However, I dreamt that night of talking to an individual I had never met, did not know, but before whom I was in tears, and who told me not to be afraid, that I was among good company. I relayed this dream to S, and we took this to mean that we should not leave, despite our discomfort. Give the place a second chance. After all, we take our dreams to be hidden information, right?

The first lecture we attended, there on the podium, stood the face of the man I had dreamt! I burst into tears, as did S, as this person spoke, and as each word he spoke, resonated and filled both our hearts with brightness and understanding. The subject was curiously about the Old Testament, and extremely scholarly, and thus, to many of the other participants, dry and boring, and yet, everything he said, hit home for both of us. We both felt that we had returned somehow, to a long forgotten past, and that this was a kind of moment of homecoming to which we had these past years been building. Indeed, this speaker was speaking AS us, not to us! Interestingly, this was the only speaker that truly touched us. The others were interesting, but this man represented to us where we had been, and it was lovely. It is not incidental that he was teaching the Old Testament. Were I to have arranged the symbology of this entire encounter, the Old Testament would have been fitting. It was closure, and it was stirring. At the time, of course, I did not understand the significance of the moment, nor did I recognize to what it was pointing. I only knew that it was momentous and necessary. Of course, much later in my life, I was to realize that indeed, I had arranged it, as each and every one of us arrange our lives to unfold as we direct them, only we are unaware of this power, because we are unaware of who and what we are.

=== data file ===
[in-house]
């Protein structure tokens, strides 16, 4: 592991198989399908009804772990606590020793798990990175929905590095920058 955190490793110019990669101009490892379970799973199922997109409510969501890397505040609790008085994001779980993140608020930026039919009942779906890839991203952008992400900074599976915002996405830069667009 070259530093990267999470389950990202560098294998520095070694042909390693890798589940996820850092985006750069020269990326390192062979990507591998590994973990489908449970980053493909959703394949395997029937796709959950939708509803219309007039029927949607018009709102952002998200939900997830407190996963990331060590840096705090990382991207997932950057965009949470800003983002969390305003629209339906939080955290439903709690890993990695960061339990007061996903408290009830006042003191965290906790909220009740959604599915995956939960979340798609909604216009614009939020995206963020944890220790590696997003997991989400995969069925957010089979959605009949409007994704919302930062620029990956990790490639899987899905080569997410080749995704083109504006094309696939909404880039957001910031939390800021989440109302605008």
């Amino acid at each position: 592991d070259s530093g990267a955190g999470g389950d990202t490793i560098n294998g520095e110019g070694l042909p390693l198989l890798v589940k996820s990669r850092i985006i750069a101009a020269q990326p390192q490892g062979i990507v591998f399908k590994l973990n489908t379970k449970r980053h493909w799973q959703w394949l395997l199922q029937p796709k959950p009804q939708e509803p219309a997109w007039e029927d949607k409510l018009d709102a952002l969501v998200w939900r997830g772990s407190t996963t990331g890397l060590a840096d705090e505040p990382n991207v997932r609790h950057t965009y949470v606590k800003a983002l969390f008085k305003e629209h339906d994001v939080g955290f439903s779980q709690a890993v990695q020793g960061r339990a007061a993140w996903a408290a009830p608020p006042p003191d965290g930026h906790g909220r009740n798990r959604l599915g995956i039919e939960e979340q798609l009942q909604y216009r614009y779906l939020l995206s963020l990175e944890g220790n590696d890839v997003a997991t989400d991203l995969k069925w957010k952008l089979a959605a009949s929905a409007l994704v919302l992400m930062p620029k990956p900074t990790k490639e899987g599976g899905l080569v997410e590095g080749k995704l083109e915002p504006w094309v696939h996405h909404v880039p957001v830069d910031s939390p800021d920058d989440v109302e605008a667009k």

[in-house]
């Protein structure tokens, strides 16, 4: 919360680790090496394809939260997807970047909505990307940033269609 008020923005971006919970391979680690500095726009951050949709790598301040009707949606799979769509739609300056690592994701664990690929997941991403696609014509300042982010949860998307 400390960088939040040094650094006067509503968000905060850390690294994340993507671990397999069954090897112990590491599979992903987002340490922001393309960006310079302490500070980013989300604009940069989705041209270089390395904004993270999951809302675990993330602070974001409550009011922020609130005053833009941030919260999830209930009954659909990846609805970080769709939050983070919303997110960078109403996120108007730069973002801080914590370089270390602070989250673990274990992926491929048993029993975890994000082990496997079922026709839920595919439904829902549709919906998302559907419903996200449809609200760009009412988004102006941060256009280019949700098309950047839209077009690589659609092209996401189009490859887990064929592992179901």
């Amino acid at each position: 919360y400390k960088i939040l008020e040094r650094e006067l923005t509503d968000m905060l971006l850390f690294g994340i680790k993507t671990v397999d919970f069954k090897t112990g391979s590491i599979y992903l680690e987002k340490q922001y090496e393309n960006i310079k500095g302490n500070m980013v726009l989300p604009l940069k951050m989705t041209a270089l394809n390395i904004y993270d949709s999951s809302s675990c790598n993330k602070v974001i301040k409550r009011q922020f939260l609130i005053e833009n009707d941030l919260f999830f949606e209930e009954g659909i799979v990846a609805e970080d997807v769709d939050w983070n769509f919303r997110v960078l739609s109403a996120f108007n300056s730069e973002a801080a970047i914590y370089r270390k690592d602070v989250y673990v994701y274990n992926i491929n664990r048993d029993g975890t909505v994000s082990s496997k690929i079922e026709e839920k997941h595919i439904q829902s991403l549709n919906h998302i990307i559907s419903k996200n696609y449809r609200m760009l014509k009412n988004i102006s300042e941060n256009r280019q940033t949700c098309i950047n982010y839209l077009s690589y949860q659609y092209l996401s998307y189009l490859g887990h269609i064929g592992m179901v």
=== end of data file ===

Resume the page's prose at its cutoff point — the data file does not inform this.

From Unity Village, we drove to the West Coast and then flew to Honolulu, anticipating that we would find a new home in Hawaii, perhaps on the Big Island, and continue our back-to-land efforts, but in a tropical paradise that would permit easier living, and less concern about weather. As we had sold almost every bit of our belongings, the move was simple. We had merely to find a place to either buy or build, and start from scratch. It was another “jumping off place” for us, whereby everything was in turmoil, turned inside out, and the future was virtually unknown.
Last edited by anna on August 16th, 2008, 6:51 pm, edited 1 time in total.
The world is too much with us; late and soon,
Getting and spending, we lay waste our powers........Wordsworth

jenjulian
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Joined: July 20th, 2007, 11:46 pm

Re: Burning the Past (3/20/08)

Postby jenjulian » March 24th, 2008, 2:59 am

"... Every spiritual seeker must cross this threshold of emptying the mind before further filling it. If she does not do so, she carries with her the very blindfold that prevents her from any kind of transformation. Of course, ultimately, there is no refilling, but only emptying."

I like this passage a lot.
"I am what I am."--Popeye

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anna
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Re: Burning the Past (3/20/08)

Postby anna » March 29th, 2008, 6:30 pm

Good to hear it resonates! In my own personal experience, early on the purpose of spiritual seeking was, although primarily unconscious, a seeking of more power and control over my universe. In other words, despite my avowed turning to God, I was really trying to get from God power; it was not a relinquishment of me, mine, and ego, but an accumulative process whereby I thought I would gain something from all of it. After all, in the world of knowledge, “knowledge is power” -- isn’t that what we are taught? Therefore, presumably, the more knowledge I had, the more powerful. Indeed, I wanted God’s knowledge, didn’t I? Talk about hubris and megalomania!

What I did not know at the time was that there was never going to be a time when I knew what God knew. Just practically speaking, there was no way that a tiny limited mind such as mine could possibly embrace, let alone tolerate even a modicum of God’s knowledge. Actually, in fact, God knowledge is God being God and it is not knowledge as we know knowledge. Plus it has nothing whatsoever to do with the small separated person. However, the lure was there, so I cannot fault it. With lures, seduction occurs, with seduction, ultimately surrender. And with surrender, the small separated person begins to disappear, and God shines forth, as She does anyway, but the blindfolded person remains in darkness until she herself disappears.